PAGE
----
Edward Meister Jr. was one of those rare individuals who succeeded in putting back into the game of golf as much as he took out of it.
He qualified and competed in twenty-five United States Golf Amateur Championships, attesting to the quality of his playing ability over many years. Ed won four Cleveland District Championships from 1935 to 1947. He was a highly recognized international golfer, and was chosen to be on the US Walker Cup Team. Ed was captain of the Yale golf team in 1939 and 1940.
He qualified for at least fifteen US Open Championships and was invited three times to pay in the Masters.
Ed Meister started his golf at Canterbury Country Club where his father was a charter member. He not only won the championship at Canterbury, but after joining Kirtland Country Club after World War II, proceeded to win that championship seventeen times.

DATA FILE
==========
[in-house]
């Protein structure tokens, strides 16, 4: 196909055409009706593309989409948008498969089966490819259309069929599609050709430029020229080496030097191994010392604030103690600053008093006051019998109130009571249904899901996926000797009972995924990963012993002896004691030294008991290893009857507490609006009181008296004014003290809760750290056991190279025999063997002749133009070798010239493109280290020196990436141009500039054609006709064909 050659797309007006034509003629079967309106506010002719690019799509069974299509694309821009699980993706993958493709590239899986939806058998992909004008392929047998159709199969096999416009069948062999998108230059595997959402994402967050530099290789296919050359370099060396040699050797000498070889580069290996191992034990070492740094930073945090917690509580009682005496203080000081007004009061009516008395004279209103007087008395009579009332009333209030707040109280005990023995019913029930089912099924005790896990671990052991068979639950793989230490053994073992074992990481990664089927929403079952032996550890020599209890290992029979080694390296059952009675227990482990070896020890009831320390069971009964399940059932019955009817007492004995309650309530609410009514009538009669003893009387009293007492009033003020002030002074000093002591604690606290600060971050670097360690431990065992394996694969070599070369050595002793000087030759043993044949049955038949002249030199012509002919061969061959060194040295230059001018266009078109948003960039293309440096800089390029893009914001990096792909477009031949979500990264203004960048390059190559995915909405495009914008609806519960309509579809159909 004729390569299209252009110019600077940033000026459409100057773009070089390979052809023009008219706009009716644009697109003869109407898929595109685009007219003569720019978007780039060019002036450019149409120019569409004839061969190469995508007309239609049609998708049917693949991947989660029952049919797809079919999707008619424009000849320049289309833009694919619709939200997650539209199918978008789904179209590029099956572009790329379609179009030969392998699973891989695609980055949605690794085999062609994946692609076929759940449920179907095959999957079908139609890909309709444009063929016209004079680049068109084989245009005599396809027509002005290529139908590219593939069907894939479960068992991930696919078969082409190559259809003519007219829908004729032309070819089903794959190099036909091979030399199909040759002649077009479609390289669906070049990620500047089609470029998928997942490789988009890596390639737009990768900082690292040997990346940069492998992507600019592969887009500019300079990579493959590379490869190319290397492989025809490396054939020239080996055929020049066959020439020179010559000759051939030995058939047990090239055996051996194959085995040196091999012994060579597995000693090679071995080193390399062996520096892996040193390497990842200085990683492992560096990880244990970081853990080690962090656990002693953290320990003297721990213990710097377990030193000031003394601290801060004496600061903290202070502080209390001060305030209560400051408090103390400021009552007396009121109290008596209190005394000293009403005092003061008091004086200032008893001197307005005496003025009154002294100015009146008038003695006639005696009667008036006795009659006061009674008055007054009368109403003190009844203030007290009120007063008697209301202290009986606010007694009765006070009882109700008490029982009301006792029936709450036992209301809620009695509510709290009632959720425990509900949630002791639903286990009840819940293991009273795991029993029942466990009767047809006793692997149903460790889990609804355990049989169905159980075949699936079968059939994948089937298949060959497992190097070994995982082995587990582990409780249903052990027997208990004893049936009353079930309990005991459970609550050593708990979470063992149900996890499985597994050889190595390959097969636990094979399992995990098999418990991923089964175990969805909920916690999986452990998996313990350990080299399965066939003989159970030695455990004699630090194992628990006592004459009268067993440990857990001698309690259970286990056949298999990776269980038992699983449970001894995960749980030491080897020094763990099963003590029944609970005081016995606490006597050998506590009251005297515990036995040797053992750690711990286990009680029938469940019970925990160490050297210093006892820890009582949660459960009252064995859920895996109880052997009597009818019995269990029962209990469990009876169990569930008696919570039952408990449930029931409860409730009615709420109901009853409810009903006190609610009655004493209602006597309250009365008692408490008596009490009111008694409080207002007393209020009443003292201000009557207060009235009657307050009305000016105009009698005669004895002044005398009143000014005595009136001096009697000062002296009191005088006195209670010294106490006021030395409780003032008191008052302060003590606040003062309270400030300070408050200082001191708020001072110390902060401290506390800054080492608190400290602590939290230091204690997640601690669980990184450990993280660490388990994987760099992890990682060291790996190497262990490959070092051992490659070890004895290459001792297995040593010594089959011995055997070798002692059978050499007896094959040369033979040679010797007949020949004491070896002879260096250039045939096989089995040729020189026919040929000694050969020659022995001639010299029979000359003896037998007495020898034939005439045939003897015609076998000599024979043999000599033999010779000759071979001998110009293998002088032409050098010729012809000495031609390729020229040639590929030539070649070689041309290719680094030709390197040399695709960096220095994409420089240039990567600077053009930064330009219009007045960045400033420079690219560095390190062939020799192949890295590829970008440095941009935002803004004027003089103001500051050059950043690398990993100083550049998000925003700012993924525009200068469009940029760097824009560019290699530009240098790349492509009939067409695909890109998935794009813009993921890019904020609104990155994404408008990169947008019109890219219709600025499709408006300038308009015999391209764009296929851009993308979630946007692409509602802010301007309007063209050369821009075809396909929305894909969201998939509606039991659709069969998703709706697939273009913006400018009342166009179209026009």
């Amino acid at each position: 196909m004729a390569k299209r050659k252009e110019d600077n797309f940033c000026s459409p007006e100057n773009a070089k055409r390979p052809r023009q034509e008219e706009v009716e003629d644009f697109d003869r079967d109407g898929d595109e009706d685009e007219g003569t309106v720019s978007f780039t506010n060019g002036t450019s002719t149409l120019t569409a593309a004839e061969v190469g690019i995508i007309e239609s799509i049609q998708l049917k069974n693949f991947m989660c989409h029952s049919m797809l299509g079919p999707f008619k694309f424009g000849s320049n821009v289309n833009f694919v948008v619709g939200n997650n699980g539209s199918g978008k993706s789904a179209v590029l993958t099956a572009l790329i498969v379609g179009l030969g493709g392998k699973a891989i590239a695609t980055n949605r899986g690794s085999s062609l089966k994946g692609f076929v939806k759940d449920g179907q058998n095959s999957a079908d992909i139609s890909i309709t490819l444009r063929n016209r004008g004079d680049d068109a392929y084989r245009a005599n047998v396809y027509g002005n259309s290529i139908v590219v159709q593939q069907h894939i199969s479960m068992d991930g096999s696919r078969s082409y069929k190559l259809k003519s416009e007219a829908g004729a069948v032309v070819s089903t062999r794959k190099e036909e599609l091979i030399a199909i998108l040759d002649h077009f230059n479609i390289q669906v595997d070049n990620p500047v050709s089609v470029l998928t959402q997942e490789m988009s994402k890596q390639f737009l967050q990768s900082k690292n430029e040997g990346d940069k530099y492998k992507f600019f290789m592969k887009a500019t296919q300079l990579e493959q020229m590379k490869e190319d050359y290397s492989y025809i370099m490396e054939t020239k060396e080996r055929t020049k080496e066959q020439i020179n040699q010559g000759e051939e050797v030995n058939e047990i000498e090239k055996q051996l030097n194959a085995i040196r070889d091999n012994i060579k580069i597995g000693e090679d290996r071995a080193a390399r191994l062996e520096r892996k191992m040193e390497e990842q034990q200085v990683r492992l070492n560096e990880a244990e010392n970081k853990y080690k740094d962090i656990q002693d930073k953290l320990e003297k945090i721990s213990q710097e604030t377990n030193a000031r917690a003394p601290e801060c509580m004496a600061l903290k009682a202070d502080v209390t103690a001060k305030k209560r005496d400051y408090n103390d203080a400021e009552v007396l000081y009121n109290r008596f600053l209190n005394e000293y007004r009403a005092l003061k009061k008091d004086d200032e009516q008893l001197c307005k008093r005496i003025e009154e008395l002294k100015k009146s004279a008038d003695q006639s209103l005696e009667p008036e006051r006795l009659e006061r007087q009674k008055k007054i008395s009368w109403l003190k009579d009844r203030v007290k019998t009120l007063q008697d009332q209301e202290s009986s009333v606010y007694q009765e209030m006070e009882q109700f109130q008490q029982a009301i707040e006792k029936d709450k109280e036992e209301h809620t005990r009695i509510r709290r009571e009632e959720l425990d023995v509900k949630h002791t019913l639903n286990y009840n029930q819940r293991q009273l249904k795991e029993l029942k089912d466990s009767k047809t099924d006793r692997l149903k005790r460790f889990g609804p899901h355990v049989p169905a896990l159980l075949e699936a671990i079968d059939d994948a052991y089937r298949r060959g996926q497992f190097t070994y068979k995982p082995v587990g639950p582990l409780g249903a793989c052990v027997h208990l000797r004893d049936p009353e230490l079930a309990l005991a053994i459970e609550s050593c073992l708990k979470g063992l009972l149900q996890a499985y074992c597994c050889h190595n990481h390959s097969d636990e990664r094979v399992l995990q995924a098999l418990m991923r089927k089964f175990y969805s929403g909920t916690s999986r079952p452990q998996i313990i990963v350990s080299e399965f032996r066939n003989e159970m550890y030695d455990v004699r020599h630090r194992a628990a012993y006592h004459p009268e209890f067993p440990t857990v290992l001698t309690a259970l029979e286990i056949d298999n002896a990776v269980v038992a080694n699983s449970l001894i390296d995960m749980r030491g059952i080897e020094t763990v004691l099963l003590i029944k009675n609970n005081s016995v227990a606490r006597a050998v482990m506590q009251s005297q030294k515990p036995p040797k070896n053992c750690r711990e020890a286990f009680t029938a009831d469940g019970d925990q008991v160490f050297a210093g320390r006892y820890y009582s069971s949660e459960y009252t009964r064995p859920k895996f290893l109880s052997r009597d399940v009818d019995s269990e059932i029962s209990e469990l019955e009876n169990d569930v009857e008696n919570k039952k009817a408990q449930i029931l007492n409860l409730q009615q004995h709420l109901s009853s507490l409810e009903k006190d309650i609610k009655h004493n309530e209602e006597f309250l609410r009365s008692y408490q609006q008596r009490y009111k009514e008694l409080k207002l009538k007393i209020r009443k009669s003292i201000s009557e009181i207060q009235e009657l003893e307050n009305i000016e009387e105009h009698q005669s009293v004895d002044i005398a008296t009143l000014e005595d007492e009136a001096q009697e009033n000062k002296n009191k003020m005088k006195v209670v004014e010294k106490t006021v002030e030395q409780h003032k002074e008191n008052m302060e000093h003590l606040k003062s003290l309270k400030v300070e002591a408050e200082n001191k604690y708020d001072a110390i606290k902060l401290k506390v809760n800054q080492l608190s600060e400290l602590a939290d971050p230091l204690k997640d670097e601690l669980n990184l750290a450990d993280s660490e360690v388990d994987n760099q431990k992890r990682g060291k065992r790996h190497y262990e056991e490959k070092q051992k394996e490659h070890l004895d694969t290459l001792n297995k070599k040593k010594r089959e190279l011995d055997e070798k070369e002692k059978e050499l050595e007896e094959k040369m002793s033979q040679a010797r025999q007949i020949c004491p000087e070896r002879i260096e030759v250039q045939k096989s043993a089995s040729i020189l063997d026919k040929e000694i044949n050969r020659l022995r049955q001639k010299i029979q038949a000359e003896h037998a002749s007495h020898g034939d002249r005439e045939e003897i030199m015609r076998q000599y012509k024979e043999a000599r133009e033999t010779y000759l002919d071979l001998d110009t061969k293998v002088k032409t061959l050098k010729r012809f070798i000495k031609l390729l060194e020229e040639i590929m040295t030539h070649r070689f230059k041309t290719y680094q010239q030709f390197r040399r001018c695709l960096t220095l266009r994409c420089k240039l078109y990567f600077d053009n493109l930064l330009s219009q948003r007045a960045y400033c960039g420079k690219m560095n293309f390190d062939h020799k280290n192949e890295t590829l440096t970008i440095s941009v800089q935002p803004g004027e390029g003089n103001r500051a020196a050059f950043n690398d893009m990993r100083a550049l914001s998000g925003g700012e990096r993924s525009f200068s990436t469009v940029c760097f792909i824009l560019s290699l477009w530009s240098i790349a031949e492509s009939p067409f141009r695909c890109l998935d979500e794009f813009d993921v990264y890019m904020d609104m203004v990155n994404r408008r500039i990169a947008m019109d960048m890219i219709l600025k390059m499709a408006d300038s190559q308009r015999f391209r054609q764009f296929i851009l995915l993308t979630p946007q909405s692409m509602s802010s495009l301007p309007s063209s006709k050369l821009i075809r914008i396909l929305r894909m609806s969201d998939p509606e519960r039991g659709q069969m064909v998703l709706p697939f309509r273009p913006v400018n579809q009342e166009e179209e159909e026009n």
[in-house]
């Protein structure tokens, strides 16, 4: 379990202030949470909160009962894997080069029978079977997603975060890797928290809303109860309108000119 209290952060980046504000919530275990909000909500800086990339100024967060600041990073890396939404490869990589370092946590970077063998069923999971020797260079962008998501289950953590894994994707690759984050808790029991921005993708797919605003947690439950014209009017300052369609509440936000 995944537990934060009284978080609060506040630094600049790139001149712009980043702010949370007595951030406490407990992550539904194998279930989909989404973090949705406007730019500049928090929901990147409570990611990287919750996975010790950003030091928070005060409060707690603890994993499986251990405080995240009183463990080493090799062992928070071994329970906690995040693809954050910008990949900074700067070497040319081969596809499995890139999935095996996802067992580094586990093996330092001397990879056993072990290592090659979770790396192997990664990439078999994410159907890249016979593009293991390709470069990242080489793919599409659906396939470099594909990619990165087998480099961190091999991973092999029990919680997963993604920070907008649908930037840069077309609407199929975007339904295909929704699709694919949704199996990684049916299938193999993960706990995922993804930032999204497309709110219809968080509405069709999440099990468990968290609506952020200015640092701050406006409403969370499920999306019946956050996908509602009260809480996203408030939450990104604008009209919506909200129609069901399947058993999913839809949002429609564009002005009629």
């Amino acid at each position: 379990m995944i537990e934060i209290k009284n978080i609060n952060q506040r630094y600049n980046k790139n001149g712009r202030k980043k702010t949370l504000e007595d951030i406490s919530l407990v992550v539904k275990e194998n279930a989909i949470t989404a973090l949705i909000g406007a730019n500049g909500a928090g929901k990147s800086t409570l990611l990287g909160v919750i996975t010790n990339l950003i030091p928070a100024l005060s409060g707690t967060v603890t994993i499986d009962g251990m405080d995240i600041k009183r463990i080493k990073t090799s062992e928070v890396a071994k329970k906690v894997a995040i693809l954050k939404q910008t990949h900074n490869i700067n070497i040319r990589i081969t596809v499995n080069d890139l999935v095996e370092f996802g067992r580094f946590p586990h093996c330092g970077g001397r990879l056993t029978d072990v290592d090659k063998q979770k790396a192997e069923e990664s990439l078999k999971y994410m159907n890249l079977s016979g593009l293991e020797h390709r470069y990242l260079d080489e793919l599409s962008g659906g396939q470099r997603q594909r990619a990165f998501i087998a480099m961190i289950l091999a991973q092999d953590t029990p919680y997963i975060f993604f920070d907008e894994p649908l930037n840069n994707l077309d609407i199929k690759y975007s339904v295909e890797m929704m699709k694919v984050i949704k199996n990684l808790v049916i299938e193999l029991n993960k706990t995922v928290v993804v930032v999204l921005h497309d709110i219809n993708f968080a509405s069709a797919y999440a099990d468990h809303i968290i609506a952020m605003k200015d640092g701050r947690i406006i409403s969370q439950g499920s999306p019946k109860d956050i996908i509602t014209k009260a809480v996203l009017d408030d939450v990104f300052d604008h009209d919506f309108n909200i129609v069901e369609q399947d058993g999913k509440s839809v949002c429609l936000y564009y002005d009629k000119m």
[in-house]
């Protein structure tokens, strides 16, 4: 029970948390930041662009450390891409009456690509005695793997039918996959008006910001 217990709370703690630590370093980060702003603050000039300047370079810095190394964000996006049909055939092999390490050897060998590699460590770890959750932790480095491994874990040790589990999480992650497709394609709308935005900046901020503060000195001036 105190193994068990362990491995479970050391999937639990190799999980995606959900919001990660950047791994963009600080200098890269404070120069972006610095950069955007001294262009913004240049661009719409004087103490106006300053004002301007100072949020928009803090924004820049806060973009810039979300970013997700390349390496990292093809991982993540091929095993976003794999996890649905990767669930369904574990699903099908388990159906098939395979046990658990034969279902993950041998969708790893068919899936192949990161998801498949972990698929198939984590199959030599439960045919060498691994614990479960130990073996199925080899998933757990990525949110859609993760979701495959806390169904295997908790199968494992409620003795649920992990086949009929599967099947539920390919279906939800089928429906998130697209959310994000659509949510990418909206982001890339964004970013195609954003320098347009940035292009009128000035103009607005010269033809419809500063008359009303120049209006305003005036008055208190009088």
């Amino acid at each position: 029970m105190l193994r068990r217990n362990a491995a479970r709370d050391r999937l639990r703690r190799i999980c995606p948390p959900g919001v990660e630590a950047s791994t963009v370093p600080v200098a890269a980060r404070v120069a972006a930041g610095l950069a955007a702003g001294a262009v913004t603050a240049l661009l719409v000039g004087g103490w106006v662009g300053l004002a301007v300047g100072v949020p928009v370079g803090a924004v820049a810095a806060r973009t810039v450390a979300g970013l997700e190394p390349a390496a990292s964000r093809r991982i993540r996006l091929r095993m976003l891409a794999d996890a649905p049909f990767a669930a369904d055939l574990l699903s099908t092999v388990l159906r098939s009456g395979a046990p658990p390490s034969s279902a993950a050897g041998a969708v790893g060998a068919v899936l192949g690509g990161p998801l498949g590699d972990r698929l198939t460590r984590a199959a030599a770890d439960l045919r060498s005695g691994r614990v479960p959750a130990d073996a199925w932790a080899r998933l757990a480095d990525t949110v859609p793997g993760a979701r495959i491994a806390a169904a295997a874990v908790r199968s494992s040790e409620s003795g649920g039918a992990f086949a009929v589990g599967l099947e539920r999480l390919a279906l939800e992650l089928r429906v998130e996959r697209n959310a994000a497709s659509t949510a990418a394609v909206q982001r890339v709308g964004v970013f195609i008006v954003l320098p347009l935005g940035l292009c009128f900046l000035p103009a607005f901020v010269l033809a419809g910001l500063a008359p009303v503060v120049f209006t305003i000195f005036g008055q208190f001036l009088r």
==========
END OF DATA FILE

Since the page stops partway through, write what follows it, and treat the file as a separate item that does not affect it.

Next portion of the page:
He also worked strongly for the traditions of the game He was for a great caddy program and against slow play. He was chairman of the Greens Committee at Kirtland for eighteen years. As he evolved into an expert on turf management, he was elected to the executive committee of the USGA, where he served as chairman of the Green Committee.
Ed believed in making your course available for golf competitions, and brought the amateur and open qualifiers to Kirtland. He liked to se up the course at its most difficult, and today there is a tournament in his honor called the Meister Blue Tee Tournament.
There is a special tribute to Ed Meister Jr. in the men’s locker room at Kirtland, recognizing his tireless efforts in making that club adhere to the highest standards of excellence.
In 1979, Ed died after a two-year siege with lung cancer.